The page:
“You actually die twice in this world. Once when you stop breathing, and a second time several years later when somebody says your name for the last time. So do things that matter and leave a legacy. It’s never too late to start.”
I’ve never heard that quote before, but it instantly became one of my all-time favorites.
After seeing the beautiful architecture in Cartagena, I decided to head over to a tiny beach town about four hours away called Taganga. This city turned out to be one of the more remote places that I’ve traveled to, which added to its charm. Let me give you an idea of how things work in Taganga.
No, that’s not an optical illusion. That four-year-old girl is using a machete as big as her entire arm to slice and dice a coconut by the side of the road. What ever happened to playing with Barbies and My Little Pony after supper?
Taganga is divided into two beaches by a mountain. It was easily passable though, and you can get from one side to the other in 10 minutes. I was staying in the more developed area, and one day a few friends from the hostel and I decided to check out the other beach. While it was more beautiful, it was also more Spartan. I foolishly went to one of the restaurants and asked if they had wi-fi. Internet? Silly question, Rob. Hell, they didn’t even have electricity. And the food wasn’t cooked with gas stoves either, they burned slivers of wood to heat the skillets. I’d take 10:1 odds on a Tagangan to win the next Survivor.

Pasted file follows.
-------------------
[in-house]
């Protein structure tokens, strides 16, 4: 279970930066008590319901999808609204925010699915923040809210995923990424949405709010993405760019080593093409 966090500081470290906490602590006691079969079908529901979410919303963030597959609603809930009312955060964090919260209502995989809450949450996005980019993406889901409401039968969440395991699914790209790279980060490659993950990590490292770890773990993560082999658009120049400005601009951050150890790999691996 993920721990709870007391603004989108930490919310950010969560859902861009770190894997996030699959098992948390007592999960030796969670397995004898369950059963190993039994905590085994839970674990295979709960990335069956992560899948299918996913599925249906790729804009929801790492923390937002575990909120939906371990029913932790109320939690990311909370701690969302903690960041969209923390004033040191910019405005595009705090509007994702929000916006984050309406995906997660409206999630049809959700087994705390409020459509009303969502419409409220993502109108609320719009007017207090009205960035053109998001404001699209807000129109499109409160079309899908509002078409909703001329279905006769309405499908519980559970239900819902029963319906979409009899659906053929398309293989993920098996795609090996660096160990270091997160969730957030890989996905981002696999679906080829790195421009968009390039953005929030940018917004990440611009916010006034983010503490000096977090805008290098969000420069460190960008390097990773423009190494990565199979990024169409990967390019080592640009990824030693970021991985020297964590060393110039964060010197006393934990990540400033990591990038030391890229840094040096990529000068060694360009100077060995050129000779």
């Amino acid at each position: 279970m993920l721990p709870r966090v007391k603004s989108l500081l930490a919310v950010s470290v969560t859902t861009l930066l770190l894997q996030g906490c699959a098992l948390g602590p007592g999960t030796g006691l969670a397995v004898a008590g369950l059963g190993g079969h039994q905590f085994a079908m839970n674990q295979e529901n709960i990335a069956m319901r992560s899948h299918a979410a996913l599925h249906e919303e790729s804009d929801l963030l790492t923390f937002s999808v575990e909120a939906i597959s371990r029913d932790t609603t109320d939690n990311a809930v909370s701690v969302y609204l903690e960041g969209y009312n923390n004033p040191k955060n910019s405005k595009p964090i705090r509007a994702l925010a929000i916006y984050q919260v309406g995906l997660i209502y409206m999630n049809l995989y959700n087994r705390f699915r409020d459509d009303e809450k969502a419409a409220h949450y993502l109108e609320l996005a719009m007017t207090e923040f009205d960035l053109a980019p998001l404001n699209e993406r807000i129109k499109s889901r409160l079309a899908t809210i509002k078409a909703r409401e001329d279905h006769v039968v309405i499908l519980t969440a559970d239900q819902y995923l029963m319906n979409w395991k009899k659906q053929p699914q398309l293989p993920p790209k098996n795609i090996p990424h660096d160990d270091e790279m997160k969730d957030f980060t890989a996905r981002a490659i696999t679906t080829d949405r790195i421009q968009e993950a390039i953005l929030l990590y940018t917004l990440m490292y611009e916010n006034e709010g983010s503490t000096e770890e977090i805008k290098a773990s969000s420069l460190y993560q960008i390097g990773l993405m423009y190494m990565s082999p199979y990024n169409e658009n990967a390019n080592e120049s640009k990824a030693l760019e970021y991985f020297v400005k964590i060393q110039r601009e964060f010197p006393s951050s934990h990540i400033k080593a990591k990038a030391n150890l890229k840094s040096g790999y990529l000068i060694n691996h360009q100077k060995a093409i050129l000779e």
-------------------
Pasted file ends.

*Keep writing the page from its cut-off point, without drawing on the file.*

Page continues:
I was really hungry, so I decided to order something from one of the restaurants about 50 feet from the beach. I asked for a menu in Spanish, and here is what they gave me:
The third fish from the left tasted just a little more fresh than a fish fry at Culver’s. It was accompanied with rice and fried plantains, and the entire dish only cost about $8.00. Not bad!
The beaches and landscape were incredibly picturesque. The first snapshot is the more developed beach. The second one was more basic where we spent most of the afternoon one day.
My favorite moment of the trip so far happened when I was in Taganga. I was walking along the single main street with Daniel, a cool hispanic guy from LA that I had met back in Cartagena. Out of the corner of my eye I see something zoom past. I looked up and saw a skinny little boy no more than five years old wearing only a pair of shorts riding a black-framed bike that was easily a couple of sizes too big for him. When he was about 10 feet ahead of us, he slammed on the pedals, and the rear tire slid a couple of feet to the side on the wet pavement. Then he gave me a huge smile as he held out his hand for a high five, and I enthusiastically returned the gesture. So random, but so awesome!
I had spent the past few days with Longy, a Chinese girl from Australia, and Daniel. Here’s a pic as we parted ways when we left Taganga. It was a blast traveling with you guys!
Here you can see me wearing my standard issue blue travel v-neck. I swear I wear more shirts than that one.